PayPal’s peer-to-peer payment app, Venmo, is one of the modern world’s greatest conveniences. It’s a simple way to send people money without jumping through a bunch of hoops. But, what if you found out that every transaction you completed with the app was, by default, instantly uploaded to the internet for the entire world to see? You’d be upset right?
Well, as it turns out, if you never changed the privacy settings in your Venmo account you’re sharing your transaction history with everyone.
Mozilla fellow and data expert Hang Do Thi Duc today posted a blog entry detailing her project Public By Default which, despite sounding like a sweet name for a punk rock band, visualizes some of the details a person can glean from publicly available Venmo data.
Using Venmo’s public data, she was able to track the dealings of a California cannabis salesman, observe a fighting couple on Valentine’s day, and trace the footsteps of a married man and woman as they conducted their daily lives. None of the people her project observed – she’s changed names and details to protect their privacy – knew that anyone was gathering and organizing data on them, and her work was based on information that was sourced solely from Venmo’s public API.
Bottom line: if you use Venmo with the default settings, anyone can make a detailed record of all your transactions. And that’s a huge problem because the data doesn’t just deal with dollars and cents. Depending on what info you signed up with, your profile name, Facebook account, real name, and information about anyone you’ve sent money to or received it from, are all available publicly.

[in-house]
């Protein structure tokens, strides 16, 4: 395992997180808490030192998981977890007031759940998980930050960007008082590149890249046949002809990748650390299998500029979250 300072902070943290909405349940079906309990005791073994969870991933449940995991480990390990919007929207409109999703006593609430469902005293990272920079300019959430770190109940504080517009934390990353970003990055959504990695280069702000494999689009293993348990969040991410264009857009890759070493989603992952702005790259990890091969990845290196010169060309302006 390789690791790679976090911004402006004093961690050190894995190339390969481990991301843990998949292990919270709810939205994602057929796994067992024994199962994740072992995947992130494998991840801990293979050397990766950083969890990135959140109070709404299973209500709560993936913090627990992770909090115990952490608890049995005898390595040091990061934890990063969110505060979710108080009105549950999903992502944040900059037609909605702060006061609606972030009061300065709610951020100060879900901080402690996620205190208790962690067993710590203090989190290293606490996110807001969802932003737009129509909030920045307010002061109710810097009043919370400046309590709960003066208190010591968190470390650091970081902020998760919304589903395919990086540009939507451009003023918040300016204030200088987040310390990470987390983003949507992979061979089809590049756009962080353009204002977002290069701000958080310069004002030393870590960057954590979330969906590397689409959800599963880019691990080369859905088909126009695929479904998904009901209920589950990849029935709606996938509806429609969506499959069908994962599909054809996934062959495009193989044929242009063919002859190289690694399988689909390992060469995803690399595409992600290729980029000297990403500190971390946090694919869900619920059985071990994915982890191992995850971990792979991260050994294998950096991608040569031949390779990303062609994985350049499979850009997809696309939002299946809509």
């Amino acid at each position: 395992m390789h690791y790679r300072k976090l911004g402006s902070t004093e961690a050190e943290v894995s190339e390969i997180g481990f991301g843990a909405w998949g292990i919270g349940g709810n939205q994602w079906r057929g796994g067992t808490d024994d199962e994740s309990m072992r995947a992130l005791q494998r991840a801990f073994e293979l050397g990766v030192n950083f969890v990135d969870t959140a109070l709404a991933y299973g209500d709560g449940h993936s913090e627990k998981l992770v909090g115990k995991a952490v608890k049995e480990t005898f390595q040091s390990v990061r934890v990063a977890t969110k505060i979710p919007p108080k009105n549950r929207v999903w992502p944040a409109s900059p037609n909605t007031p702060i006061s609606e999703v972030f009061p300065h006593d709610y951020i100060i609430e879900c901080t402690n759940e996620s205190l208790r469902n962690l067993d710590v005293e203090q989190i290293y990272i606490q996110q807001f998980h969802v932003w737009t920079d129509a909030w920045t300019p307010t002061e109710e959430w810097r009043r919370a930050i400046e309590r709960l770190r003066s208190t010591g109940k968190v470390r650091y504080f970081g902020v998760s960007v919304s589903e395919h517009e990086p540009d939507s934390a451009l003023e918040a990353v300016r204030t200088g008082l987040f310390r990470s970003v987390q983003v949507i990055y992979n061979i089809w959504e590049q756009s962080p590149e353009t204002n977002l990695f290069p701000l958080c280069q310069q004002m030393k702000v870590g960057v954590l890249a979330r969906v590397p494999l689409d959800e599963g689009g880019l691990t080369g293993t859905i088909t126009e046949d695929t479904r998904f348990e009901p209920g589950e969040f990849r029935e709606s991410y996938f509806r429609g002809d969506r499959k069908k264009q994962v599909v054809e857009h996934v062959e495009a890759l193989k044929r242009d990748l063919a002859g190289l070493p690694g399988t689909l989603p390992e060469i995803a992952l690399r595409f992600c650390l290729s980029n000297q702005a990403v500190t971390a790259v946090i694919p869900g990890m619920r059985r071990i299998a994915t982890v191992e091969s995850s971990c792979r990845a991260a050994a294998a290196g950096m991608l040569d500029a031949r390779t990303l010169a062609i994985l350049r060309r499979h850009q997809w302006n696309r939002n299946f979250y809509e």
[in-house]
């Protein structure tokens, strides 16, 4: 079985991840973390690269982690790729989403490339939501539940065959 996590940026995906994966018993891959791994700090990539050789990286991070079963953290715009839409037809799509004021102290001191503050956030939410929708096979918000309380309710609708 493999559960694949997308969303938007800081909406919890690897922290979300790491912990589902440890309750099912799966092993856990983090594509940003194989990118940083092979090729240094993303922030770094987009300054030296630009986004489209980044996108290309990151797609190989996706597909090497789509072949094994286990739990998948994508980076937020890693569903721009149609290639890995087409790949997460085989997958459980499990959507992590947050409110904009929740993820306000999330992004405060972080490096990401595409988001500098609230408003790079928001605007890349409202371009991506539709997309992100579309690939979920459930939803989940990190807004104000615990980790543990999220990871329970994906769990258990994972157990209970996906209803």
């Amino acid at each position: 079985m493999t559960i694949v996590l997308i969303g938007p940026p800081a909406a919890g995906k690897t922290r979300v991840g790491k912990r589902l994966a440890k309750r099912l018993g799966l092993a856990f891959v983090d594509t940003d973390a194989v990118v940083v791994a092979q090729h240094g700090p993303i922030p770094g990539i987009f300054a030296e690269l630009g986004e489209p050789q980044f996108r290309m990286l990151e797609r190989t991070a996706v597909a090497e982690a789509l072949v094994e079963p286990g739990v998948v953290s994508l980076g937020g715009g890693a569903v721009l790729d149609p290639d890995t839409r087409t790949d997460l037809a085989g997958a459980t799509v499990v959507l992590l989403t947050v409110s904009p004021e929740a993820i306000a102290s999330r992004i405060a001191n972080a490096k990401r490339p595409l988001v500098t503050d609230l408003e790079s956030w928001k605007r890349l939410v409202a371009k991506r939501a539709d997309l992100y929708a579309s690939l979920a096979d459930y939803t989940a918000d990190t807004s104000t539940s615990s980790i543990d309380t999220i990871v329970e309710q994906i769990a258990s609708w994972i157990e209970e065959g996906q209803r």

A savvy data expert can easily use this information to build a financial profile, track your habits, and make educated guesses about your lifestyle. But with enough time and effort, a more interested party – say, a pissed off ex-lover or identity thief – can cross-reference your Venmo data with other publicly available information and, if you’re not proactively protecting your own privacy, create an incredibly accurate model of your day-to-day life.
Hang told TNW she was shocked by what she was able to find out after using Venmo’s public API to download a list of every public transaction from 2017 – a total of 207,984,218. According to her, it makes no sense for the company to put user’s personal information out there, “If you want to show a public feed within the app, you don’t have to have a public API,” says Hang.
She also told us that it’s up to the public to take control of their data:
I don’t think you can really express how important this is. We can demand all the things we want from companies, but I feel like there has to be common awareness.
Many people, myself included, sign up for Venmo as a reaction to a friendly request. One of our friends or co-workers will suggest the app as a simple way to send money and we, assuming that a financial transaction app features security and privacy, sign up and send/recieve the money right away none the wiser. Chances are, those of us who were introduced to the app this way are still rocking the default settings.
Luckily, the default settings can be changed and set to protect your privacy. According to the Public By Default website, here’s the steps you need to take:
We reached out to Venmo for more information, a spokesperson gave TNW the following statement:
The safety and privacy of Venmo users and their information is one of our highest priorities. Our users trust us with their money and personal information, and we take this responsibility and applicable privacy laws very seriously. Like on other social networks, Venmo users can choose what they want to share on the Venmo public feed. The API is used to populate the public feed for Venmo’s website and the app. The API is only populating the feed with information our customers choose to make public. There are a number of different settings that you can customize when it comes to sharing your payments on Venmo.
There you have it: Venmo treats your privacy the same as any other “social network.” And that means you definitely need to tweak the settings if you’re uncomfortable with the company revealing your personal information.
To learn more visit the Public By Default website here, and read Hang Do Thi Duc’s blog post on the project here.